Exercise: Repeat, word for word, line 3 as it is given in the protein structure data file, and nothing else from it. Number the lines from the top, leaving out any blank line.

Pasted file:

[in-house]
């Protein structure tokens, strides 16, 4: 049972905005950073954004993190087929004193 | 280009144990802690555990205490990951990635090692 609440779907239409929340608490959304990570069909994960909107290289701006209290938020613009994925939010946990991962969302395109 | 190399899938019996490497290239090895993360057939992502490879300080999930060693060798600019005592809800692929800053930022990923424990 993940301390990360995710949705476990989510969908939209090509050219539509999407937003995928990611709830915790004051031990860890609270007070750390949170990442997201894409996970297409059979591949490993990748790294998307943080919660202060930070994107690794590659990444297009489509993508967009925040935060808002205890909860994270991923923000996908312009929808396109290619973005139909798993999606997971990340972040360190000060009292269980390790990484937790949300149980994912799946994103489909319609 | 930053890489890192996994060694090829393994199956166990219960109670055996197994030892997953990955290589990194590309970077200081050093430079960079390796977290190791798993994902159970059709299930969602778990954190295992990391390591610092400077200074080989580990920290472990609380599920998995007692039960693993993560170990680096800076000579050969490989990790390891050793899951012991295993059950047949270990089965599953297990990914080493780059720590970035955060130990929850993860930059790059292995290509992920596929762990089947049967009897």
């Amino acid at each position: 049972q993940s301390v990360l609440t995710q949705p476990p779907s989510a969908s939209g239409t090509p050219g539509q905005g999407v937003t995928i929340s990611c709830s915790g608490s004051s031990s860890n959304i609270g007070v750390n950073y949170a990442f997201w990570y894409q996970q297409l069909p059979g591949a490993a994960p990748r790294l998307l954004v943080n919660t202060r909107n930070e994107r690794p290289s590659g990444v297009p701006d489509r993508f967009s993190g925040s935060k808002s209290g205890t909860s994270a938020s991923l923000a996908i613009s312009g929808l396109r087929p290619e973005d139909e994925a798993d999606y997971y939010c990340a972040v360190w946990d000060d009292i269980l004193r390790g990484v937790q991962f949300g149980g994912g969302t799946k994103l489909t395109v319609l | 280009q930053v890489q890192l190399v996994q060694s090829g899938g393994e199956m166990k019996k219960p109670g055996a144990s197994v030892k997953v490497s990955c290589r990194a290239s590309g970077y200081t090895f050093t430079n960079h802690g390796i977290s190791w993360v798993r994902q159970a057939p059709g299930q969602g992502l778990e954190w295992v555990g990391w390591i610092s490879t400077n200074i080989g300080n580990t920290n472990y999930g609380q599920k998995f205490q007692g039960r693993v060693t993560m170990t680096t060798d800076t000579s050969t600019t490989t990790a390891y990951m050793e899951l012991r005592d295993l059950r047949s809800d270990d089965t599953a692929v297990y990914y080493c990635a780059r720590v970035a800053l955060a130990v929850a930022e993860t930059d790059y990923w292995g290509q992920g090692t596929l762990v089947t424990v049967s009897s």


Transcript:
């Amino acid at each position: 049972q993940s301390v990360l609440t995710q949705p476990p779907s989510a969908s939209g239409t090509p050219g539509q905005g999407v937003t995928i929340s990611c709830s915790g608490s004051s031990s860890n959304i609270g007070v750390n950073y949170a990442f997201w990570y894409q996970q297409l069909p059979g591949a490993a994960p990748r790294l998307l954004v943080n919660t202060r909107n930070e994107r690794p290289s590659g990444v297009p701006d489509r993508f967009s993190g925040s935060k808002s209290g205890t909860s994270a938020s991923l923000a996908i613009s312009g929808l396109r087929p290619e973005d139909e994925a798993d999606y997971y939010c990340a972040v360190w946990d000060d009292i269980l004193r390790g990484v937790q991962f949300g149980g994912g969302t799946k994103l489909t395109v319609l | 280009q930053v890489q890192l190399v996994q060694s090829g899938g393994e199956m166990k019996k219960p109670g055996a144990s197994v030892k997953v490497s990955c290589r990194a290239s590309g970077y200081t090895f050093t430079n960079h802690g390796i977290s190791w993360v798993r994902q159970a057939p059709g299930q969602g992502l778990e954190w295992v555990g990391w390591i610092s490879t400077n200074i080989g300080n580990t920290n472990y999930g609380q599920k998995f205490q007692g039960r693993v060693t993560m170990t680096t060798d800076t000579s050969t600019t490989t990790a390891y990951m050793e899951l012991r005592d295993l059950r047949s809800d270990d089965t599953a692929v297990y990914y080493c990635a780059r720590v970035a800053l955060a130990v929850a930022e993860t930059d790059y990923w292995g290509q992920g090692t596929l762990v089947t424990v049967s009897s």